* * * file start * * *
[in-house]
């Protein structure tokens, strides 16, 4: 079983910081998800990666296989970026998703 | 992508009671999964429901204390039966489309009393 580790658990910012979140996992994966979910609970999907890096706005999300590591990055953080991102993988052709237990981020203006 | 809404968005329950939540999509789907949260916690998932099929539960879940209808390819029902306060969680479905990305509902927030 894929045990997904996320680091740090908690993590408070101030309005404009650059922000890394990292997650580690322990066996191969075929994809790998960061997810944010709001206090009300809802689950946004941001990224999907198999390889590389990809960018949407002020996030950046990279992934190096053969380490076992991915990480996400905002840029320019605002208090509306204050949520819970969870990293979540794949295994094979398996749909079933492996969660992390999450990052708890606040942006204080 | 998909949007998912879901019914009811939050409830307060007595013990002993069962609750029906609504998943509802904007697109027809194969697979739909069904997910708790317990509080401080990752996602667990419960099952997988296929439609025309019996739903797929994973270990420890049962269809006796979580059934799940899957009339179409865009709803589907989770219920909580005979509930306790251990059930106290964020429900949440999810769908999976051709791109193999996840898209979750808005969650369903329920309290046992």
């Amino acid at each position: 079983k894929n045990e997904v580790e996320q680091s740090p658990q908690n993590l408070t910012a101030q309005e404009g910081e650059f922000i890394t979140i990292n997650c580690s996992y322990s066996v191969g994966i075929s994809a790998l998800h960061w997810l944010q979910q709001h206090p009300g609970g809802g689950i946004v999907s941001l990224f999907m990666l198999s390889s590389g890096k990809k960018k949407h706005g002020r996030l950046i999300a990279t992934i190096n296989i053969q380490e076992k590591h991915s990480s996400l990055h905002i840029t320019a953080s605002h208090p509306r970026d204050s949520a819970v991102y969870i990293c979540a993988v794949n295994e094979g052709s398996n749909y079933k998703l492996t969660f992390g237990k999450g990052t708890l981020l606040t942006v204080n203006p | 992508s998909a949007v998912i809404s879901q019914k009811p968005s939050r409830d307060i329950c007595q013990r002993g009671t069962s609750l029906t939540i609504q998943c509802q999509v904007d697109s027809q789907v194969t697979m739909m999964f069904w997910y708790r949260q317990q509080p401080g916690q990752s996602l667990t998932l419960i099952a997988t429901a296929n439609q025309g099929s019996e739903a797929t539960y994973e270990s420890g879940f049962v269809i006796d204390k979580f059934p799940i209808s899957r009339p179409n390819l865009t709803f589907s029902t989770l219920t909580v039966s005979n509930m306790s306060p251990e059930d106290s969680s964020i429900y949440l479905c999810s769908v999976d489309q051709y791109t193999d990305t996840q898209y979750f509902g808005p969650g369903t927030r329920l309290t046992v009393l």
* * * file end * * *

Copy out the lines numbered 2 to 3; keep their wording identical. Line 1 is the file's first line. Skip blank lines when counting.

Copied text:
């Protein structure tokens, strides 16, 4: 079983910081998800990666296989970026998703 | 992508009671999964429901204390039966489309009393 580790658990910012979140996992994966979910609970999907890096706005999300590591990055953080991102993988052709237990981020203006 | 809404968005329950939540999509789907949260916690998932099929539960879940209808390819029902306060969680479905990305509902927030 894929045990997904996320680091740090908690993590408070101030309005404009650059922000890394990292997650580690322990066996191969075929994809790998960061997810944010709001206090009300809802689950946004941001990224999907198999390889590389990809960018949407002020996030950046990279992934190096053969380490076992991915990480996400905002840029320019605002208090509306204050949520819970969870990293979540794949295994094979398996749909079933492996969660992390999450990052708890606040942006204080 | 998909949007998912879901019914009811939050409830307060007595013990002993069962609750029906609504998943509802904007697109027809194969697979739909069904997910708790317990509080401080990752996602667990419960099952997988296929439609025309019996739903797929994973270990420890049962269809006796979580059934799940899957009339179409865009709803589907989770219920909580005979509930306790251990059930106290964020429900949440999810769908999976051709791109193999996840898209979750808005969650369903329920309290046992």
């Amino acid at each position: 079983k894929n045990e997904v580790e996320q680091s740090p658990q908690n993590l408070t910012a101030q309005e404009g910081e650059f922000i890394t979140i990292n997650c580690s996992y322990s066996v191969g994966i075929s994809a790998l998800h960061w997810l944010q979910q709001h206090p009300g609970g809802g689950i946004v999907s941001l990224f999907m990666l198999s390889s590389g890096k990809k960018k949407h706005g002020r996030l950046i999300a990279t992934i190096n296989i053969q380490e076992k590591h991915s990480s996400l990055h905002i840029t320019a953080s605002h208090p509306r970026d204050s949520a819970v991102y969870i990293c979540a993988v794949n295994e094979g052709s398996n749909y079933k998703l492996t969660f992390g237990k999450g990052t708890l981020l606040t942006v204080n203006p | 992508s998909a949007v998912i809404s879901q019914k009811p968005s939050r409830d307060i329950c007595q013990r002993g009671t069962s609750l029906t939540i609504q998943c509802q999509v904007d697109s027809q789907v194969t697979m739909m999964f069904w997910y708790r949260q317990q509080p401080g916690q990752s996602l667990t998932l419960i099952a997988t429901a296929n439609q025309g099929s019996e739903a797929t539960y994973e270990s420890g879940f049962v269809i006796d204390k979580f059934p799940i209808s899957r009339p179409n390819l865009t709803f589907s029902t989770l219920t909580v039966s005979n509930m306790s306060p251990e059930d106290s969680s964020i429900y949440l479905c999810s769908v999976d489309q051709y791109t193999d990305t996840q898209y979750f509902g808005p969650g369903t927030r329920l309290t046992v009393l």